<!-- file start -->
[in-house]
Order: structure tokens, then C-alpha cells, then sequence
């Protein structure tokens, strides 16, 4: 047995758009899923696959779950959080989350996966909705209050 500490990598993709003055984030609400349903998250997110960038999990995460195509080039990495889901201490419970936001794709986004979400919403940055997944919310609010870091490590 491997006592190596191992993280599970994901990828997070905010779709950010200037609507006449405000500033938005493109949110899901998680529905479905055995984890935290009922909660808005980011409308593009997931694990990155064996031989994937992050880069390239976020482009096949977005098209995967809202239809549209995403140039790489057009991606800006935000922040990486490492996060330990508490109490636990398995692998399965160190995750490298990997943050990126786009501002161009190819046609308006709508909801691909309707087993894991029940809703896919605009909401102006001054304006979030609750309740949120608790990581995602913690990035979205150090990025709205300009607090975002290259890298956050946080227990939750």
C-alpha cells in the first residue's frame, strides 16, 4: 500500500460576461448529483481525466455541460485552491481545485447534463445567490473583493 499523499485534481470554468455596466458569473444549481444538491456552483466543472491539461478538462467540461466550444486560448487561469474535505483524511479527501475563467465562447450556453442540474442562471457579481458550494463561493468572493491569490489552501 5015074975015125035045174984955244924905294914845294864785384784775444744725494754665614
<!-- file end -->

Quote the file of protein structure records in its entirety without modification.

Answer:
[in-house]
Order: structure tokens, then C-alpha cells, then sequence
């Protein structure tokens, strides 16, 4: 047995758009899923696959779950959080989350996966909705209050 500490990598993709003055984030609400349903998250997110960038999990995460195509080039990495889901201490419970936001794709986004979400919403940055997944919310609010870091490590 491997006592190596191992993280599970994901990828997070905010779709950010200037609507006449405000500033938005493109949110899901998680529905479905055995984890935290009922909660808005980011409308593009997931694990990155064996031989994937992050880069390239976020482009096949977005098209995967809202239809549209995403140039790489057009991606800006935000922040990486490492996060330990508490109490636990398995692998399965160190995750490298990997943050990126786009501002161009190819046609308006709508909801691909309707087993894991029940809703896919605009909401102006001054304006979030609750309740949120608790990581995602913690990035979205150090990025709205300009607090975002290259890298956050946080227990939750």
C-alpha cells in the first residue's frame, strides 16, 4: 500500500460576461448529483481525466455541460485552491481545485447534463445567490473583493 499523499485534481470554468455596466458569473444549481444538491456552483466543472491539461478538462467540461466550444486560448487561469474535505483524511479527501475563467465562447450556453442540474442562471457579481458550494463561493468572493491569490489552501 5015074975015125035045174984955244924905294914845294864785384784775444744725494754665614